The pandemic had an unexpected side effect: peak meeting misery. With Shopify's radical announcement last month, the working world wants to know if a future without meetings is even possible.
Zoom, a hallmark of pandemic life, is laying off some 1,300 employees, or about 15% of its workforce. CEO Eric Yuan said he and other executives will take pay cuts and forgo bonuses.
For the anniversary of the kids' TV show, the American Archive of Public Broadcasting has more than 100 episodes set to stream online. Original cast members are celebrating on, you guessed it, Zoom.
Burnout in investment banking has been a problem, but the pandemic has made it worse. A handful of firms are responding by offering extra perks and more pay. But more money may not be the answer.
The COVID-19 pandemic has made the Zoom meeting a fixture of our lives — and even our deaths. As gatherings became unsafe, funeral businesses have shifted much of what they do online.
So many people who are working from home are feeling burnt out these days. Shaking things up and finding moments of joy could help us put energy back into our work.
When their memoir writing class transitioned to Zoom, these seniors found a closer connection than ever. "There's an intimacy to Zoom that we never would have anticipated," says Adellar Greenhill.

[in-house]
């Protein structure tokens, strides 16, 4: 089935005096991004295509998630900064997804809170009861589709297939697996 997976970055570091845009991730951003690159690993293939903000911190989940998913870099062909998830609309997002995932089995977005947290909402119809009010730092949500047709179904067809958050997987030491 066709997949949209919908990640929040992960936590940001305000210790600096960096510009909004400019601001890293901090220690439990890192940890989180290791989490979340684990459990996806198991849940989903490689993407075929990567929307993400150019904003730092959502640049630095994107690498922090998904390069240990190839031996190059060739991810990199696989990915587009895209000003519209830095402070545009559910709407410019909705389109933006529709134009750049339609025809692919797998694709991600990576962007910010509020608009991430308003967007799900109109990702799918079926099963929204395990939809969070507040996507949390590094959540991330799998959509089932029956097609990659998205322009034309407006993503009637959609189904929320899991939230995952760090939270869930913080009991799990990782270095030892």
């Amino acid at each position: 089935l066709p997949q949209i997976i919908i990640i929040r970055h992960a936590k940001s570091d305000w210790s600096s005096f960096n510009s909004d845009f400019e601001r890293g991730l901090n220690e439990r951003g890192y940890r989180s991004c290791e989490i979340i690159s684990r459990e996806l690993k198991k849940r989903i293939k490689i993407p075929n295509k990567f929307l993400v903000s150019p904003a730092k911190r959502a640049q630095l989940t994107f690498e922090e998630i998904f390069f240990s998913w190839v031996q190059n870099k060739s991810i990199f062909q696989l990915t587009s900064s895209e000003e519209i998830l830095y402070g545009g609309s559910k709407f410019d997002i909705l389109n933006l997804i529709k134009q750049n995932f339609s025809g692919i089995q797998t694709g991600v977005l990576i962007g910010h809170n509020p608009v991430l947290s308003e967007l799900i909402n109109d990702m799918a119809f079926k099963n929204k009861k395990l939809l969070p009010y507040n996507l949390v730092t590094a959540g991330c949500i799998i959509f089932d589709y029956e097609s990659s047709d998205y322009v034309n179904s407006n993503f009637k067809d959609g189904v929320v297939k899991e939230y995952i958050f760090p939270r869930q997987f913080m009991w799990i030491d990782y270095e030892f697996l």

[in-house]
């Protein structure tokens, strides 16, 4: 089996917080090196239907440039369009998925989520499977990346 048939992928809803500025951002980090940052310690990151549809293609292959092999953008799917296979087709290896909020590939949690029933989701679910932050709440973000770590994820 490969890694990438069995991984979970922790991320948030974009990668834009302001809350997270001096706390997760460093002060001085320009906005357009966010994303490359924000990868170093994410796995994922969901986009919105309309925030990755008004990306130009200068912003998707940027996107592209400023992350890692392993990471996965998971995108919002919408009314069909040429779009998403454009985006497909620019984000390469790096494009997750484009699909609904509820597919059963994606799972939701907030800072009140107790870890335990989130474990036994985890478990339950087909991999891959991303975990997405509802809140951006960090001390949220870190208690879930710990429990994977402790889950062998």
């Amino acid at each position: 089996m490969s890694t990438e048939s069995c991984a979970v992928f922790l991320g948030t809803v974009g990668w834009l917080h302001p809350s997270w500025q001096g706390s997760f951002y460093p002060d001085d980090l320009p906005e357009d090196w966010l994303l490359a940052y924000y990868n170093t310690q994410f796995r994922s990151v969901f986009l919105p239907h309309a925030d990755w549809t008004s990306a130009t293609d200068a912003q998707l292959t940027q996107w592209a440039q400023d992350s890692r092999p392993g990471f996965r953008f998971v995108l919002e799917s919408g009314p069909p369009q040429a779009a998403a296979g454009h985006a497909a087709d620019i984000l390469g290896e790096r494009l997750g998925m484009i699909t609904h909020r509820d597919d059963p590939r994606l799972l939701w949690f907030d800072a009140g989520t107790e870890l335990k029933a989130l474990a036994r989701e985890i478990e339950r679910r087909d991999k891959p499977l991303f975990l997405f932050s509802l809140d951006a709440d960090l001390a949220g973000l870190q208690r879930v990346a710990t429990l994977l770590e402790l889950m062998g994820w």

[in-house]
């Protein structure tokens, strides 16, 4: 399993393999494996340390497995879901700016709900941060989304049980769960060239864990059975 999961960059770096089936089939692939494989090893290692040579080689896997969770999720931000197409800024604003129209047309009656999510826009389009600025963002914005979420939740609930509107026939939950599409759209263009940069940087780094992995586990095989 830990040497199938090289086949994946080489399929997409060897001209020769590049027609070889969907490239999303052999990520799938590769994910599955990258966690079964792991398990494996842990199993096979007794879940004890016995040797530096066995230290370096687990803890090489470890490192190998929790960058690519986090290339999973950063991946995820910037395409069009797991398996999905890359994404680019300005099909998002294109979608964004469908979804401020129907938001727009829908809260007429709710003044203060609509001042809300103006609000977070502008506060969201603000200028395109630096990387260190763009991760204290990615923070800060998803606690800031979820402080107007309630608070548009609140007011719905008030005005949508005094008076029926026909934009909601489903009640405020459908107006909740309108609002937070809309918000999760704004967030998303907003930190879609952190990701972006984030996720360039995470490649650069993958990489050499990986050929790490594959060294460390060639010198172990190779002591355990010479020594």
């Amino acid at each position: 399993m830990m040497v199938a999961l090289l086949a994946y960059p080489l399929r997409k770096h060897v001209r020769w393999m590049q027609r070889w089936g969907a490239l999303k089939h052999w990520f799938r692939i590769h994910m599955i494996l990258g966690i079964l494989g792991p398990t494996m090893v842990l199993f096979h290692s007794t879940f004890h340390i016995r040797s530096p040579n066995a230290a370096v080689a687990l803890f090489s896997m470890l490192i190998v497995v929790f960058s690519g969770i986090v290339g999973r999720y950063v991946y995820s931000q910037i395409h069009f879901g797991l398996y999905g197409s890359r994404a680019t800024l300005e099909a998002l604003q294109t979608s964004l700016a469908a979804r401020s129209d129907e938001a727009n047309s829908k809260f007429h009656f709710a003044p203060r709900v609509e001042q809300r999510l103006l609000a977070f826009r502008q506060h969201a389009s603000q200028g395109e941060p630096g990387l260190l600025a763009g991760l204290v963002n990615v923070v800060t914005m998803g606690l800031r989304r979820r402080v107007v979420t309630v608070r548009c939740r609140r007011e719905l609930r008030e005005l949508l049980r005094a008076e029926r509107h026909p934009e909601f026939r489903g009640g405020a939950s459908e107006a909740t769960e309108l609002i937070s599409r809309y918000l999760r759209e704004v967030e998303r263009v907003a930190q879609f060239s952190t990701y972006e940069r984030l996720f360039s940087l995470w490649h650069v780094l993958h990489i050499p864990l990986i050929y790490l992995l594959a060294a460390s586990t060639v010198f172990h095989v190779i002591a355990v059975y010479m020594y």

Technology let us see and be with each other even when we couldn't do it in person. How did a Silicon Valley upstart beat out the tech powerhouses in video conferencing?
The videoconferencing app banned a Palestinian activist who is a member of a U.S.-designated terrorist group. Now, the company's policies are being questioned.
NPR's Scott Simon reflects on the effect of a lack of actual human interaction as social distancing and work-from-home wears on.
Draining. Awful. Those are the words being used to describe virtual meetings. "What we as human beings need, want, seek ... is human contact," says Microsoft CEO Satya Nadella.
The videoconferencing company is seeing surging demand — and profit — as so much of daily life goes virtual during the coronavirus pandemic.
Scientists from around the world are writing the next major United Nations climate report. Summarizing the state of the atmosphere without meeting in person is as hard as it sounds.